To try to clarify, why do, say, Markiza and Joj show vivid pictures of the aftermath of car crashes? Not, I dare to suggest, to warn us all of the dangers associated with driving. It’s to serve the base need large sections of the population seem to have for horror and sensation.

    The decision of a serious broadcaster of whether to show images from a war or conflict is, I would argue, another matter entirely.

    But certainly a very worthwhile debate and credit to the Daily for keeping an open mind.

  13. Perverse? Yes. Loathsome? Definitely. Crime? No. Red-handed? Certainly not.

    The real crime here is the pigs going in to disrupt a voluntary transaction with deadly force. No, WAIT. Not even a transaction! The pigs bring in their impostor, who then ends up shooting a man five times when he tries to defend himself against him imminent kidnapping.

    It’s hard to really blame the Slovak police, though. They are like trained but vicious dogs, ready to obey. The blame should really lie with whatever Swiss cop who took the guy’s call in the first place.

    Here’s how that call should have gone:

    “Client”: Hey policeman, some guy in Slovakia has agreed to kill me, cut me up and eat me!

    Swiss policeman: Well, assisted suicide is perfectly legal*, and the taboo against eating human flesh has as much rational grounding as belief in the Easter Bunny. Call back when you’d like to report an actual crime.

    * It’s not, most places, but should be.

  14. Shock value has always been used to help sell papers. Albeit in this case, maybe other Slovakians will recognise the face over the name, and perhaps it could help solve other missing person cases? Just a thought. Also, many people lack the ability to picture an image in their mind. They lack colour, and only see in black and white.

  15. Point taken David. I understand, but the news is so shocking that I feel it deserves a shocking picture. This is obviously not intended to insult readers ability to understand, as you say, but merely a way of driving home the gory point itself. In today’s world of over-stimulation and TV violence, sometimes an image like this one seems justified to me as it is more shocking than mere words, and so invokes stronger, and possibly more appropriate, reactions. My apologies if it offends you. If you really insist, I can remove it.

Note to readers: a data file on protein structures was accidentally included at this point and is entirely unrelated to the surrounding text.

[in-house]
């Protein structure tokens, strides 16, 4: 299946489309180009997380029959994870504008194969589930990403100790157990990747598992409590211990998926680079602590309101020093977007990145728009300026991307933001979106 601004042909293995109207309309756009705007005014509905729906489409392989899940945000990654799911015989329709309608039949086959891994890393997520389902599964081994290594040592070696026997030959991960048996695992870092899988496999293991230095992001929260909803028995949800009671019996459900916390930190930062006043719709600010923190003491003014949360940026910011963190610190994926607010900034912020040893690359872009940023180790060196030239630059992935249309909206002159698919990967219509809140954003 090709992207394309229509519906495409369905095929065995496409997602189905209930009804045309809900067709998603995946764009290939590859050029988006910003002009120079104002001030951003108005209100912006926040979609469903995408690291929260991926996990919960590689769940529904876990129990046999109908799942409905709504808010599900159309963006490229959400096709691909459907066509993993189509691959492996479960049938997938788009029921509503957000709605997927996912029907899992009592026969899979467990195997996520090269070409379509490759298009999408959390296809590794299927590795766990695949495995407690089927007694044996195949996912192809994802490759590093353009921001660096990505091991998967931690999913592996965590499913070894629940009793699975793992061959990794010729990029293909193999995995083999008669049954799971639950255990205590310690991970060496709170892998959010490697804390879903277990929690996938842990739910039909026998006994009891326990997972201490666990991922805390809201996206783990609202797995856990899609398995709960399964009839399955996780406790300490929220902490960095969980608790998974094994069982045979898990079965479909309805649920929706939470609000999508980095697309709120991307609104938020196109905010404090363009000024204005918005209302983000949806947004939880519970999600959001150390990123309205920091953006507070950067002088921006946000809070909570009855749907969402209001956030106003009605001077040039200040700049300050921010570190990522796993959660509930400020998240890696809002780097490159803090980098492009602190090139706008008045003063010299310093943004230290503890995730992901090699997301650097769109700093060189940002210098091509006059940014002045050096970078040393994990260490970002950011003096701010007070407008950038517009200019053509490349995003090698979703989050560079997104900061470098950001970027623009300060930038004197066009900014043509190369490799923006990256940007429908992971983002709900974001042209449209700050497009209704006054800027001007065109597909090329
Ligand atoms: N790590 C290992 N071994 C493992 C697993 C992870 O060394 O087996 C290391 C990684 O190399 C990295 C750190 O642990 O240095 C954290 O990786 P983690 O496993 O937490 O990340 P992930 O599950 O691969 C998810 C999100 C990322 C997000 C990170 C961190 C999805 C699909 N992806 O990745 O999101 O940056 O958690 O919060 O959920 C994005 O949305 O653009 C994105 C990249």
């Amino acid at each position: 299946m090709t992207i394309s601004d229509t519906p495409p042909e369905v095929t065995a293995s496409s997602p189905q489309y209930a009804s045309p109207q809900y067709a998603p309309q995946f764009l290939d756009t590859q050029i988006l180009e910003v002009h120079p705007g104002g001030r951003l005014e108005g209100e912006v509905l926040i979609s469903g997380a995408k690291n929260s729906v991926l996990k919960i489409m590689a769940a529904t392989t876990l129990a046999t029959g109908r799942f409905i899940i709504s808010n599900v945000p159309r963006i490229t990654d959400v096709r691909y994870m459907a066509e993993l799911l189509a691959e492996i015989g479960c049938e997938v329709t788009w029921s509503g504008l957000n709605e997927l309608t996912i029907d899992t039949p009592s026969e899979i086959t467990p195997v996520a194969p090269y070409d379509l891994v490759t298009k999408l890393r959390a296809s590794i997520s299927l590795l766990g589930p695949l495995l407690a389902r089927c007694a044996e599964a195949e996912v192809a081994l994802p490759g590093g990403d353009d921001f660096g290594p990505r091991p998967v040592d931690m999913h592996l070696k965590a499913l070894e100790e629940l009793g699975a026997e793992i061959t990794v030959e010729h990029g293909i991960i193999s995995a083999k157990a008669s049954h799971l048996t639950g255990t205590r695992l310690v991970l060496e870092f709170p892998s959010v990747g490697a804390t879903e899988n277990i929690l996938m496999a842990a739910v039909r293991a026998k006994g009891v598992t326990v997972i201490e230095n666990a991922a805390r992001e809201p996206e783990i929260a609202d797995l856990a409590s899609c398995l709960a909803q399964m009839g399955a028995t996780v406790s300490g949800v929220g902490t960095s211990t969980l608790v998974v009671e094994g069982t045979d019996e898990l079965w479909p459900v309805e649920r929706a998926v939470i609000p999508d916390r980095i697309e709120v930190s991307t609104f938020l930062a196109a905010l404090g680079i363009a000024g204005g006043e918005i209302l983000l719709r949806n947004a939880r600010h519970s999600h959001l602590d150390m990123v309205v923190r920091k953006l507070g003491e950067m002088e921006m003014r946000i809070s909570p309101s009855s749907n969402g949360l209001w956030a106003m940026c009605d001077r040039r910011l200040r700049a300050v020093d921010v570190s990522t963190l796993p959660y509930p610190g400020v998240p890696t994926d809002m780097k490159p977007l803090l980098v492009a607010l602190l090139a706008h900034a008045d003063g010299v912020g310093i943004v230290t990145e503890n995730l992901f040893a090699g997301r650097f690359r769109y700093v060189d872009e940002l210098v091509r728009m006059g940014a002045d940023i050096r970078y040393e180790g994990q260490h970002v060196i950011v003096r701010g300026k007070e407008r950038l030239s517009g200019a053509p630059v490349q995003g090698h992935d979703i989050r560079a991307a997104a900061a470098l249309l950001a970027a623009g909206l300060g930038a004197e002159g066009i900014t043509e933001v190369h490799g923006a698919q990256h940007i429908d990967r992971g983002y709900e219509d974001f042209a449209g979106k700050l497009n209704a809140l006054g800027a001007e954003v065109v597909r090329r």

16. Maybe it’s me but the picture of an actual cannibal here seems superfluous (
    rather like the previous picture of a baby in a burger after the Hungarian PM’s comments). This is getting to be like the BBC breakfast news for idiots where we need an actual picture of everything mentioned just in case we have such a poverty of imagination that we cannot understand without pictorial aids. Where does this end? Logically can we expect a a picture of an actual rape just in case we need an illustration. For those of us ‘haklivy’ types can we credit the readers on here with some powers of imagination (and more importantly – taste).

    1. In My humble opinion and experiences, it takes shocking images for people to seriously register what is going on in the world. You can describe a painting or any physical thing with words alone, only when you see it you really appreciate it.
      I cast my mind back to the Balkan conflict of the late 90’s when one of the Irish news papers showed a picture of a slain child. The child was about 2 years of age if even that. The baby was thrown on a heap of bodies like discarded manikins’, her arms open in a position as you would see any young child sleeping. It took that image, an image I will take to my grave, to make me realize the horror of the situation in the Balkans.